3 Lessons in PR and Education Equity from “America to Me”
Last year, just before school began, Starz premiered its critically-acclaimed documentary series, America to Me. The 10-episode series profiled students, teachers, parents, and school administrators at Oak Park River Forest (OPRF) High School in the suburbs of Chicago, Illinois.
I recently finished watching the mini-series as a way to broaden my own understanding of racial equity in education. That’s because OPRF, with one of the most diverse student bodies in Metro Chicago, also suffers from a widening achievement gap between its White and Black students.
It’s only natural that I viewed the series through the lens of a PR professional, and I couldn’t help but notice the tie-ins to the skills needed by communicators. These skills are best exemplified by OPRF’s teachers, a handful of whom do their part to narrow the achievement gap. In the process, they serve as a master-class on how to build mutually beneficial relationships that allow them to serve their students’ needs—the same way communicators should conduct themselves to provide quality client service.
Here are some tips to consider along with examples from the show (spoilers ahead):
- Use research to prove your point – America to Me showcases how race plays a factor in student-teacher relationships. To persuade OPRF’s school board into taking more concrete action in addressing the achievement gap, English teacher Jessica Stovall conducts a multi-school study with other Chicago-area schools that observes the communication styles of White teachers in predominantly Black classrooms. Part of Stovall’s goal is to implement mandatory racial bias training with the school’s teachers, among other initiatives. By providing the school board with data to help inform their decisions, Stovall hopes they will be convinced of the need for this training as a step towards more equitable solutions for minority students. Her actions are a reminder to communicators that the first step in creating a client’s plan is to gather the facts that will inform and support your communication strategies. The most effective plans are based on research.
- Meet them where they’re at – OPRF’s talented Spoken Word Club provides an example of what educational equity could look like. The diverse team of students are led by a teacher who allows them to use their performances to speak freely on issues like racism, social injustice, and domestic violence. Just as this club provides an inclusive environment, communicators need to be sure that they understand the needs of their clients’ audiences in order to meet them where they are at. Grassroots outreach is a common strategy that illustrates this point because it involves direct audience communication. Like the Spoken Word Club teacher, sometimes our clients need to take a grassroots approach to be effective at engaging with their audience.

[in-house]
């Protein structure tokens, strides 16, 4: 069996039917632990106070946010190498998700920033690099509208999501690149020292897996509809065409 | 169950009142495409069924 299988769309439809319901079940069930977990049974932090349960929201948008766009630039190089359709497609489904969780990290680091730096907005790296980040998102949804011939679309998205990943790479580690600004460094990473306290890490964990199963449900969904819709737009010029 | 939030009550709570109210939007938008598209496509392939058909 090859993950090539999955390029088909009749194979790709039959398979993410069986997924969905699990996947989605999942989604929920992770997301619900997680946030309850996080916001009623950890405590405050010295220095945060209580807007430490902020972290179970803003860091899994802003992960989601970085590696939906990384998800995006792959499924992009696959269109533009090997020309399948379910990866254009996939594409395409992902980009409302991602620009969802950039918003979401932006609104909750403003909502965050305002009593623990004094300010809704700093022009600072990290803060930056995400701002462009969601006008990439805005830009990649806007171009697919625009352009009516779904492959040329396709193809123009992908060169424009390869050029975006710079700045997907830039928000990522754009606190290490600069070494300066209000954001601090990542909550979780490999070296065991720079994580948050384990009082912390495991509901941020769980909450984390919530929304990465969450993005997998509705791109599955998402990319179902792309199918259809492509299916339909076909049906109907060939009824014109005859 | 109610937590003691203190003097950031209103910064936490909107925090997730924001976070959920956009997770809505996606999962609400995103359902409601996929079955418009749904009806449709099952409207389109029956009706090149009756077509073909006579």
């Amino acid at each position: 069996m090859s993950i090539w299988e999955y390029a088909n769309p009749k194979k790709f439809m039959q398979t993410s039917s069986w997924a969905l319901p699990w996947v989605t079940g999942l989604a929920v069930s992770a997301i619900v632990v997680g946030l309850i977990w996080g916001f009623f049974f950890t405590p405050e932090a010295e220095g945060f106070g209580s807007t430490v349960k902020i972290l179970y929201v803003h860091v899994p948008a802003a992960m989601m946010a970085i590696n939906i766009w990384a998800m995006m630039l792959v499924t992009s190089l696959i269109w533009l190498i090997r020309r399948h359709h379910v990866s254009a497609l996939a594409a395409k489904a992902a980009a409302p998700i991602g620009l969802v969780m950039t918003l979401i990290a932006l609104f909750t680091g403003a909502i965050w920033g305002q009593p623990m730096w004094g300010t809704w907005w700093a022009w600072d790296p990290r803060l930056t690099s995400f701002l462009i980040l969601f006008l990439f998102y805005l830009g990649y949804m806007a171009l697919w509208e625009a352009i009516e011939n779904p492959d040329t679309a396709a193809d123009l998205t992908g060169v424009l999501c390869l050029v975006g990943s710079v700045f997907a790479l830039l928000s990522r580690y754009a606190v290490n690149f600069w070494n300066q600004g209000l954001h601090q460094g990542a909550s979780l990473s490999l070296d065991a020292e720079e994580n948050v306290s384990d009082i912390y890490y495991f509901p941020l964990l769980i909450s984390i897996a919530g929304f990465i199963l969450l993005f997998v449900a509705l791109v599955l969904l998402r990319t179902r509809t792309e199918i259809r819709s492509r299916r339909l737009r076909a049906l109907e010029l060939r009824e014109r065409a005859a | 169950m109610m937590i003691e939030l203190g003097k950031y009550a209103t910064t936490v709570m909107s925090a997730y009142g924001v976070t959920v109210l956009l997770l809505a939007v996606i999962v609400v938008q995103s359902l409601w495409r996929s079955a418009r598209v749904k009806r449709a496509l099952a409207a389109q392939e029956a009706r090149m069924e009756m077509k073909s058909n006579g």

- Go above and beyond – In profiling OPRF’s minority students, America to Me sheds light on reasons for the school’s achievement gap. The profiled students endure struggles in their respective classes for intrinsic and extrinsic reasons. Despite their setbacks, the students are supported by teachers who meet with them outside of school hours to receive tutoring and make up assignments and exams. It’s with this extra push from their teachers that these students learn how to be successful. The same holds true for communicators, because not all challenges can be anticipated. We’re often tasked with going the extra mile to come up with creative and practical solutions for our clients.
America to Me provides insightful material for educators to consider, and it offers examples for how communicators should serve their clients as well. When we counsel clients on their strategy for building relationships with its audience, it’s important that we do our homework or research to make sure we understand the audience’s needs, where they get their information, and what it takes to bring change. If we can do that for clients, there’s almost nothing that can stop us from overcoming challenges—just like the students of OPRF.
Cedric Brown, MS, APR
Senior Account Executive
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